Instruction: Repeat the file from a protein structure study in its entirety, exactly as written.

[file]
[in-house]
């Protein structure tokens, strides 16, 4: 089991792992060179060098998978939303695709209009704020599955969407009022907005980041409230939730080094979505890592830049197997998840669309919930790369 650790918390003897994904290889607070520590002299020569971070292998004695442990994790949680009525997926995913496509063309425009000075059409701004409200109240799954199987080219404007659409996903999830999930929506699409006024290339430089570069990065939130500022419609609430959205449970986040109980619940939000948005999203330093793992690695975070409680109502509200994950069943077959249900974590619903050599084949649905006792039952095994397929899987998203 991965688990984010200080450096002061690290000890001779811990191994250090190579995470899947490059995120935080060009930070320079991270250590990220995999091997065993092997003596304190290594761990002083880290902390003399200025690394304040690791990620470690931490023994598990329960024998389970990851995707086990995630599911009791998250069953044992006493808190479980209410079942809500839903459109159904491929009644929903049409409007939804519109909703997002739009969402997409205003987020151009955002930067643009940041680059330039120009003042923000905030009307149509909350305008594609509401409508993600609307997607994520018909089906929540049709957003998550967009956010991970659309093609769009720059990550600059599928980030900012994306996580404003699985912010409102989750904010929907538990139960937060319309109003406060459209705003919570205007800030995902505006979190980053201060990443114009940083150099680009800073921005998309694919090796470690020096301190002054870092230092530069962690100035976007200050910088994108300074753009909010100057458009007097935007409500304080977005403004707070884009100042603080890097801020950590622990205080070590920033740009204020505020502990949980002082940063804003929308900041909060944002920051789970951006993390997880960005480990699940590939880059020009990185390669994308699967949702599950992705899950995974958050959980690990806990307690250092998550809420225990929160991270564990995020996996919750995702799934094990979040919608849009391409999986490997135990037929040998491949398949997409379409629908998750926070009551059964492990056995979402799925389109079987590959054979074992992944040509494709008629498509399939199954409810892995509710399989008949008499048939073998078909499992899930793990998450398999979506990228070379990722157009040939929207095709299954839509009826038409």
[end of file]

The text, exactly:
[in-house]
């Protein structure tokens, strides 16, 4: 089991792992060179060098998978939303695709209009704020599955969407009022907005980041409230939730080094979505890592830049197997998840669309919930790369 650790918390003897994904290889607070520590002299020569971070292998004695442990994790949680009525997926995913496509063309425009000075059409701004409200109240799954199987080219404007659409996903999830999930929506699409006024290339430089570069990065939130500022419609609430959205449970986040109980619940939000948005999203330093793992690695975070409680109502509200994950069943077959249900974590619903050599084949649905006792039952095994397929899987998203 991965688990984010200080450096002061690290000890001779811990191994250090190579995470899947490059995120935080060009930070320079991270250590990220995999091997065993092997003596304190290594761990002083880290902390003399200025690394304040690791990620470690931490023994598990329960024998389970990851995707086990995630599911009791998250069953044992006493808190479980209410079942809500839903459109159904491929009644929903049409409007939804519109909703997002739009969402997409205003987020151009955002930067643009940041680059330039120009003042923000905030009307149509909350305008594609509401409508993600609307997607994520018909089906929540049709957003998550967009956010991970659309093609769009720059990550600059599928980030900012994306996580404003699985912010409102989750904010929907538990139960937060319309109003406060459209705003919570205007800030995902505006979190980053201060990443114009940083150099680009800073921005998309694919090796470690020096301190002054870092230092530069962690100035976007200050910088994108300074753009909010100057458009007097935007409500304080977005403004707070884009100042603080890097801020950590622990205080070590920033740009204020505020502990949980002082940063804003929308900041909060944002920051789970951006993390997880960005480990699940590939880059020009990185390669994308699967949702599950992705899950995974958050959980690990806990307690250092998550809420225990929160991270564990995020996996919750995702799934094990979040919608849009391409999986490997135990037929040998491949398949997409379409629908998750926070009551059964492990056995979402799925389109079987590959054979074992992944040509494709008629498509399939199954409810892995509710399989008949008499048939073998078909499992899930793990998450398999979506990228070379990722157009040939929207095709299954839509009826038409």